“All life is not equal. That’s a difficult thing for liberals like me to talk about, lest we wind up looking like death-panel-loving, kill-your-grandma-and-your-precious-baby storm troopers. Yet a fetus can be a human life without having the same rights as the woman in whose body it resides.”
– Salon columnist Mary Elizabeth Williams, in an article entitled “So What If Abortion Ends Life?”:
“The only known solution to ecological overshoot is to decelerate our population growth faster than it’s decelerating now and eventually reverse it—at the same time we slow and eventually reverse the rate at which we consume the planet’s resources. Success in these twin endeavors will crack our most pressing global issues: climate change, food scarcity, water supplies, immigration, health care, biodiversity loss, even war. On one front, we’ve already made unprecedented strides, reducing global fertility from an average 4.92 children per woman in 1950 to 2.56 today—an accomplishment of trial and sometimes brutally coercive error, but also a result of one woman at a time making her individual choices. The speed of this childbearing revolution, swimming hard against biological programming, rates as perhaps our greatest collective feat to date.”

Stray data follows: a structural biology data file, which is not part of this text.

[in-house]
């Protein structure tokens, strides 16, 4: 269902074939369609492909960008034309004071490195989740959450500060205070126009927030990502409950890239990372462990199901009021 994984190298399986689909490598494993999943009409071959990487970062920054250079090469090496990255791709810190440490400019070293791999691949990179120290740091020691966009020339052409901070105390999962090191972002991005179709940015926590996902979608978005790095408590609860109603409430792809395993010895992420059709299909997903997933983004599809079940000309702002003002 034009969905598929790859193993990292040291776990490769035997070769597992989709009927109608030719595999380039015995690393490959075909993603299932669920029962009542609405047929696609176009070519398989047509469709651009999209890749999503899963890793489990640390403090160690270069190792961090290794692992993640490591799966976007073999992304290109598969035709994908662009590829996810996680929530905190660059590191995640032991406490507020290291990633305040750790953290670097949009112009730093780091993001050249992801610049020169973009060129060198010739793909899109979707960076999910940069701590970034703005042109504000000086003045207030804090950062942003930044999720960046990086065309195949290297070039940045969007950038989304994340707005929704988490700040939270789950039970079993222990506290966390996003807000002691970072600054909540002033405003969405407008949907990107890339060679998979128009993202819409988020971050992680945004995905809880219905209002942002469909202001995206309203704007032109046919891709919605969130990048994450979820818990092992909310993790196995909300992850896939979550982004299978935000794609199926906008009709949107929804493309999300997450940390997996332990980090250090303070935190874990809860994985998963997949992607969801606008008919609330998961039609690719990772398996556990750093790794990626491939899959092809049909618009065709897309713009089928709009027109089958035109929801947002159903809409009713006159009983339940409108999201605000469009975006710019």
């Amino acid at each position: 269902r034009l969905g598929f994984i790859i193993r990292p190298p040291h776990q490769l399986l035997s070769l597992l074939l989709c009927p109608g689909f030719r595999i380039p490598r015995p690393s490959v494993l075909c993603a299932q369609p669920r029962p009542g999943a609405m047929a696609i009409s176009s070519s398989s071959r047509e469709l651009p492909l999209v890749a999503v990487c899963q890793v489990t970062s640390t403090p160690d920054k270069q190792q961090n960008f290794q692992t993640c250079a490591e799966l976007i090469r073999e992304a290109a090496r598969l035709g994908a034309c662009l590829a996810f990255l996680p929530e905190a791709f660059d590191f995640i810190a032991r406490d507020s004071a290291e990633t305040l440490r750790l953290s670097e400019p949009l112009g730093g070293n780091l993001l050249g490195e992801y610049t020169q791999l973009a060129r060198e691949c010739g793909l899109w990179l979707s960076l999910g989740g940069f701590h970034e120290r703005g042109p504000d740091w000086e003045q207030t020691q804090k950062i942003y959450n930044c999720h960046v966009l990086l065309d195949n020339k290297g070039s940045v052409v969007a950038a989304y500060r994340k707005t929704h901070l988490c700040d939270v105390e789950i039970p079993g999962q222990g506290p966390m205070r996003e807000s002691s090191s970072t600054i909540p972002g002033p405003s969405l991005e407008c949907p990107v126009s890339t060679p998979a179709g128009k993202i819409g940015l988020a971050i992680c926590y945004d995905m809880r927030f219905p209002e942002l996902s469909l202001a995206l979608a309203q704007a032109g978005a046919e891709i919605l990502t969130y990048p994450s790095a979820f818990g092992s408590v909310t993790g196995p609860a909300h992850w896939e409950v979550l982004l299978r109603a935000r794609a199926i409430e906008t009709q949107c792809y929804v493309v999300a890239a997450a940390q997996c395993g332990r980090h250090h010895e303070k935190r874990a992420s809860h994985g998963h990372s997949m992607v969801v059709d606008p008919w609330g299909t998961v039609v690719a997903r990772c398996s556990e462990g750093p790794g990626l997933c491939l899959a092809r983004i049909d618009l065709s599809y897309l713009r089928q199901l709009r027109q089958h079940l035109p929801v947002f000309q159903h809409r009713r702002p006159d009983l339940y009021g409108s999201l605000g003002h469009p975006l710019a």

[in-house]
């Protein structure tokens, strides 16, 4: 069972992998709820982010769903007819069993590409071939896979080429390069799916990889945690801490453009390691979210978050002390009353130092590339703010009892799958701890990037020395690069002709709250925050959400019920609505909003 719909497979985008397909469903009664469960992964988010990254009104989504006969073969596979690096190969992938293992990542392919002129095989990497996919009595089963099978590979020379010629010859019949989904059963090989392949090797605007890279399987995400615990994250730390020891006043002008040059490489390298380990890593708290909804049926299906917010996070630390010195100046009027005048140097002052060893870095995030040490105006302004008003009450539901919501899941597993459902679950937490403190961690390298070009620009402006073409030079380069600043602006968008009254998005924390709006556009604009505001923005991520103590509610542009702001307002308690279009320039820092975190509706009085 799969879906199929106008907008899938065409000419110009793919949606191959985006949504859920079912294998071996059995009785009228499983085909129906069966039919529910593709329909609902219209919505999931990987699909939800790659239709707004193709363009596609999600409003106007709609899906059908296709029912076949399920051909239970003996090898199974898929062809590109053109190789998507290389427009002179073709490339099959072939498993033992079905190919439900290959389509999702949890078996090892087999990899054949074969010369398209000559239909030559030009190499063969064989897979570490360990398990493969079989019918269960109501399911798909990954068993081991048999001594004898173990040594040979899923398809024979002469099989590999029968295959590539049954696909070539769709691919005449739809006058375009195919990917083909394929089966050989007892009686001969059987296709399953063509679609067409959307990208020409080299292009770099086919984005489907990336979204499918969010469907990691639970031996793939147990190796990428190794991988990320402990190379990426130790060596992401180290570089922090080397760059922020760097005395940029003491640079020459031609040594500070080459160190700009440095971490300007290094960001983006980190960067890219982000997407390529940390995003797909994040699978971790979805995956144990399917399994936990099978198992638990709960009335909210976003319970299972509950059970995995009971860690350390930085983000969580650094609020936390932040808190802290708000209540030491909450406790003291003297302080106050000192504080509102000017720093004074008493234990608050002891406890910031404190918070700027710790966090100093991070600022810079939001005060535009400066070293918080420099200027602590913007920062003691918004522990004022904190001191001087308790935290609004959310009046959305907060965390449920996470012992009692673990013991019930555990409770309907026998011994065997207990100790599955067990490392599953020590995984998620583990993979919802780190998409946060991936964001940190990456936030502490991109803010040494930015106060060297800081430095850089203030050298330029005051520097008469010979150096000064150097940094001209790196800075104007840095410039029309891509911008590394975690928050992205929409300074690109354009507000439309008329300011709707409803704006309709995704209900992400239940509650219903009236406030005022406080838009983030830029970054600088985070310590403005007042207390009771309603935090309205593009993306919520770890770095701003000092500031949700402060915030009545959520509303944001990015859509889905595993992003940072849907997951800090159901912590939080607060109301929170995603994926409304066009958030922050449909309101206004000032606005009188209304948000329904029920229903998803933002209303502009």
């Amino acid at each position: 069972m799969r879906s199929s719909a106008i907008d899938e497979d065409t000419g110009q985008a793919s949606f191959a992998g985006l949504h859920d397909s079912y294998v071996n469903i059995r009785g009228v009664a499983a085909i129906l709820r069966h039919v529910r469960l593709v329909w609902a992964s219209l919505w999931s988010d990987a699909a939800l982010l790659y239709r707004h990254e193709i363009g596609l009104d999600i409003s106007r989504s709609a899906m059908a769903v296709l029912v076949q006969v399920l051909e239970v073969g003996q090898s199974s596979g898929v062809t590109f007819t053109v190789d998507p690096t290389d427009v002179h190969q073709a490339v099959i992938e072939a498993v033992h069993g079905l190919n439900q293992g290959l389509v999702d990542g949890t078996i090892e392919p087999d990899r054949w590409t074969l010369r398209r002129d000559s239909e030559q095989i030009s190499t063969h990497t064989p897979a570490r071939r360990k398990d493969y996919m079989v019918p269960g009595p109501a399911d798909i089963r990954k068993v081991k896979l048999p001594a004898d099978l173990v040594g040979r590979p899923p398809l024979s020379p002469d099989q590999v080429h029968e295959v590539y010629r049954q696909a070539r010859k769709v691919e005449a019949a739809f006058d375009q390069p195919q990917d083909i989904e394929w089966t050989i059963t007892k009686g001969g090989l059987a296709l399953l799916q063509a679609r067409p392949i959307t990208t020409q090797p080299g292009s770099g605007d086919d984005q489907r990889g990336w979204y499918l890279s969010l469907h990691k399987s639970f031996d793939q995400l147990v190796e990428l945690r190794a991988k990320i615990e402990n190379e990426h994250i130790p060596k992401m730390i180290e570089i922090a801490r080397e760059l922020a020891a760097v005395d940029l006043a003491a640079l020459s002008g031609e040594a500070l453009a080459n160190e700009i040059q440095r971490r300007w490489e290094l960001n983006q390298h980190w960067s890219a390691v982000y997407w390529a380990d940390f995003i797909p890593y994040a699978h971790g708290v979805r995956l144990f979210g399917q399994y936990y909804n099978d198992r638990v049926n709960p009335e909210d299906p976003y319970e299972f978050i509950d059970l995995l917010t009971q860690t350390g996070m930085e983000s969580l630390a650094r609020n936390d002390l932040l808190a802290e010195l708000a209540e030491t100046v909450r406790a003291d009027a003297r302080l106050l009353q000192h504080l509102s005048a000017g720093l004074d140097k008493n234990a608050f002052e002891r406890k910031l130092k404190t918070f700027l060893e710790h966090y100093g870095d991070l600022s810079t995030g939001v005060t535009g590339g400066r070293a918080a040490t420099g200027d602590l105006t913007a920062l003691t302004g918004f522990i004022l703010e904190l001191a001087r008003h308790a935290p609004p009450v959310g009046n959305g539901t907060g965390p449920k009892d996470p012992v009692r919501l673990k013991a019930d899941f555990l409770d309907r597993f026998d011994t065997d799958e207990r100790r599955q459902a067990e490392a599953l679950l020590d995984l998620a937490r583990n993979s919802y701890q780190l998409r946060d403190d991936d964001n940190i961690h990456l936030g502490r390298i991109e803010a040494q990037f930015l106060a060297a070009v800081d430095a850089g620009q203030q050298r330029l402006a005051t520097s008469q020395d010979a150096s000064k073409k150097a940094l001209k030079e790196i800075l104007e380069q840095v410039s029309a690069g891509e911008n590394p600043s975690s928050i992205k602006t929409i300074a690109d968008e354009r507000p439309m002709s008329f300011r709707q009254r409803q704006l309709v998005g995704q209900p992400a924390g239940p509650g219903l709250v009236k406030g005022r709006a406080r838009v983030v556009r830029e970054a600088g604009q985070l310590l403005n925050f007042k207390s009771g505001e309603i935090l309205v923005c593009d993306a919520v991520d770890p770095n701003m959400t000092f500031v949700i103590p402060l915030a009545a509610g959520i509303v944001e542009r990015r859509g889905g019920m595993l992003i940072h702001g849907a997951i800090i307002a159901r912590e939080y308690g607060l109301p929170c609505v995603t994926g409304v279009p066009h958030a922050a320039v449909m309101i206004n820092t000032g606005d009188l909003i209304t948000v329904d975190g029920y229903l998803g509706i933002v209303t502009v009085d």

– Mother Jones writer Julia Whitty
“There is a single theme behind all our work–we must reduce population levels. Either governments do it our way, through nice clean methods, or they will get the kinds of mess that we have in El Salvador, or in Iran or in Beirut. Population is a political problem. Once population is out of control, it requires authoritarian government, even fascism, to reduce it…”
– Thomas Ferguson, former official in the U.S. State Department Office of Population Affairs
“In order to stabilize world population, we must eliminate 350,000 people per day. It is a horrible thing to say, but it is just as bad not to say it.”
– Jacques Costeau
“[W]hen circumstances occur after birth such that they would have justified abortion, what we call after-birth abortion should be permissible. … [W]e propose to call this practice ‘after-birth abortion’, rather than ‘infanticide,’ to emphasize that the moral status of the individual killed is comparable with that of a fetus … rather than to that of a child. Therefore, we claim that killing a newborn could be ethically permissible in all the circumstances where abortion would be. Such circumstances include cases where the newborn has the potential to have an (at least) acceptable life, but the well-being of the family is at risk.”
– Alberto Giubilini of Monash University in Melbourne, Australia and Francesca Minerva of the University of Melbourne in a paper published in the Journal of Medical Ethics